The emotionally unsafe workplace: How bullies, tyrants, and narcissists are hurting your business

The Occupational Safety and Health Act of 1970, commonly referred to as OSHA, obligates employers to maintain a safe and healthful work environment.

OSHA’s website states:

“OSHA’s mission is to assure safe and healthful workplaces by setting and enforcing standards, and by providing training, outreach, education and assistance. Employers must comply with all applicable OSHA standards. Employers must also comply with the General Duty Clause of the OSH Act, which requires employers to keep their workplace free of serious recognized hazards.”

When most of us think of OSHA, we think hard hats, proper storage and disposal of hazardous substances, and prominently displayed Exit signs. We certainly don’t think about psychological or emotional health, because OSHA doesn’t cover that.

And more’s the pity, because many employees are regularly abused in their workplaces, and these poor souls could use some protection.

Make no mistake, however. The employers of mistreated workers are taking it on the chin, too. Workplace aggression comes with a huge price tag.

Emotional abuse defined

Healthy Place defines emotional abuse as “any act including confinement, isolation, verbal assault, humiliation, intimidation, infantilization, or any other treatment which may diminish the sense of identity, dignity, and self-worth.” Among the list of abusive behaviors listed on their website is “unreasonably ordering an individual around; treating an individual like a servant or child,” which is a classic tyrant behavior.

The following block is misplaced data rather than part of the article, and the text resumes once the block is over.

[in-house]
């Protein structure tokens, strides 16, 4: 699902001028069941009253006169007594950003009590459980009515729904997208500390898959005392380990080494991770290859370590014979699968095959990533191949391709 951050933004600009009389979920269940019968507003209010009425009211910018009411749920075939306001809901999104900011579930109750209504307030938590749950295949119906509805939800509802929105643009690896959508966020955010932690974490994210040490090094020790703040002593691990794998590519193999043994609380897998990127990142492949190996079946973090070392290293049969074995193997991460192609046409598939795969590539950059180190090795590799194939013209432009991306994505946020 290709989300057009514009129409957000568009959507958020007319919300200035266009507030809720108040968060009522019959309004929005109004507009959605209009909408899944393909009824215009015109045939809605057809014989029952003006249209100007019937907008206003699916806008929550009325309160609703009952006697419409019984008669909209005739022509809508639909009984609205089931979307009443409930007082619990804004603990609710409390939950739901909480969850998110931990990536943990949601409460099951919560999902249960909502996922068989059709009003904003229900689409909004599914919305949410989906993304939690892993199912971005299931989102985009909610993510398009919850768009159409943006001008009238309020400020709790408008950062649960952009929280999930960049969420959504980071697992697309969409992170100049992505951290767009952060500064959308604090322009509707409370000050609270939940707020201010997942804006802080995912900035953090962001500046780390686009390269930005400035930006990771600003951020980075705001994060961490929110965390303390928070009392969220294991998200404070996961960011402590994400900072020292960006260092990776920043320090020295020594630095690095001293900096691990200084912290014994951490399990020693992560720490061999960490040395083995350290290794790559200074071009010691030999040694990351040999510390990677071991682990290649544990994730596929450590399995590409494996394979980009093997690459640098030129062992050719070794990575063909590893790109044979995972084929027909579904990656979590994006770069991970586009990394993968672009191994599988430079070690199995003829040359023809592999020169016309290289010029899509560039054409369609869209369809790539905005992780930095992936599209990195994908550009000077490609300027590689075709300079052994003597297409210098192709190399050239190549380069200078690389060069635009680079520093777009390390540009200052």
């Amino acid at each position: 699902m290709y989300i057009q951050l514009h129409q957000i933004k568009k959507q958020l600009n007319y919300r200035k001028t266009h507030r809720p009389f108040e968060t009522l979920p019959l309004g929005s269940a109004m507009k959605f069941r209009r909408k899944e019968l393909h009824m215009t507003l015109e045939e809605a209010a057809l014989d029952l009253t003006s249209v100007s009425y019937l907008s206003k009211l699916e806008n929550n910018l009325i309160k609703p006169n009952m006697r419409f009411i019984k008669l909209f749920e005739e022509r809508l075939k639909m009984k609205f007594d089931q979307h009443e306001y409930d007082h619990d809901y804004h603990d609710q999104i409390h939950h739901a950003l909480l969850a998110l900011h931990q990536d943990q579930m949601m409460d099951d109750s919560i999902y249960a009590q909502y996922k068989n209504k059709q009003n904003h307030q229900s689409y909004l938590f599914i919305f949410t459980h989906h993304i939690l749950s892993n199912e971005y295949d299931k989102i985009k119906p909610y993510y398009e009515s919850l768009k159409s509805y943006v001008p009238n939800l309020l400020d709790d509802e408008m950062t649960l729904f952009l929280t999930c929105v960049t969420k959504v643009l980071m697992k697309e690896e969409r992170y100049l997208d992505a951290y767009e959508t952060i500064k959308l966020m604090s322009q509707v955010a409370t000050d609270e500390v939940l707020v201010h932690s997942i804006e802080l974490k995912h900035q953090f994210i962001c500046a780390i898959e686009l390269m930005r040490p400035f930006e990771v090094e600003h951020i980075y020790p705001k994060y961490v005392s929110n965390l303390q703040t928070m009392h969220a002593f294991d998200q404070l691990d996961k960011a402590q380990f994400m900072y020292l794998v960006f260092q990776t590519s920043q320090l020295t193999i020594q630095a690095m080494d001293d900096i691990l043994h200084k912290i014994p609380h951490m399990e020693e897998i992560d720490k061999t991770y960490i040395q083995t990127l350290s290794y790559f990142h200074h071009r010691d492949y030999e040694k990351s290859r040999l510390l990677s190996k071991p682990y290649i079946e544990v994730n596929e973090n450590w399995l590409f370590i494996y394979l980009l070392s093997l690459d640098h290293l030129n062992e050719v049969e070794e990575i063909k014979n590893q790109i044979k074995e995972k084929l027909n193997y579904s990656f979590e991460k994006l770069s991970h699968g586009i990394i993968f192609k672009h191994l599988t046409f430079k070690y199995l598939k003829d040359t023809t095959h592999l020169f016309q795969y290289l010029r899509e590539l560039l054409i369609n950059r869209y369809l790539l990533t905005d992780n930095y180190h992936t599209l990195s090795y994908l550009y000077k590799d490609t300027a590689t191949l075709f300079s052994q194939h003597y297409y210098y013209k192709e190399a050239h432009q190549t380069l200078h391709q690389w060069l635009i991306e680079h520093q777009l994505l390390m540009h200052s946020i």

The “hidden” cost of workplace meanies

Listen, I know some are uncomfortable with labels, but bullies, narcissists, and tyrants have earned their moniker fair and square. These are not folks having a bad day. Their unconscionable behavior is persistent, without justification, and highly damaging.

Direct bottom-line costs associated with workplace emotional abuse include:

  • Increased absenteeism
  • Increased presenteeism
  • Increased use of medical and disability plans
  • Legal fees
  • Severance payouts to targets
  • Recruiting fees related to increased turnover

One study put the annual employer cost at $250 million.

Keep in mind that the target isn’t the only affected party; witnesses to the abuse also suffer.

Emotional health is nothing to sneeze at

A recent article in Workforce magazine boldly stated: “Mental illness is the workplace’s dirty little secret. Employees want to hide it and employers don’t want to hear about it.”


According to the article, mental health conditions costs employers between $80 and $100 billion in lost productivity each year.

While someone who’s become clinically depressed following emotional abuse in the workplace may not have a mental illness per se, the Workforce article remains relevant, because targets of workplace abuse often present to healthcare providers in emotional distress, boasting anxiety, sleep disturbance, irritability, and feelings of worthlessness and hopelessness, and well as the aforementioned depression.

And like anyone experiencing signs of psychological upset, these employees are keenly aware of the stigma attached to mental illness. They may also fear their employer’s hostility toward a claim of emotional distress caused by workplace abuse. This awareness and fear, as well as shame at “allowing” themselves to be abused, prevents some employees from pursuing the help they really need.

What to do?

Employers must resolve to both identify and address abusive behavior at work. If compassion for employees is no incentive, the ginormous associated costs should be.

Employers must also work to remove the stigma of mental illness. It’s absurd in this day and age, with all we know about the mind-body-connection, for employers to deny that sometimes employees will have emotional issues that require attention. There should be no shame in it.

Learn more about aggression in the workplace and how to deal with it with this complementary whitepaper: Incivility and Other Types of Workplace Aggression



Add yours
  1. 1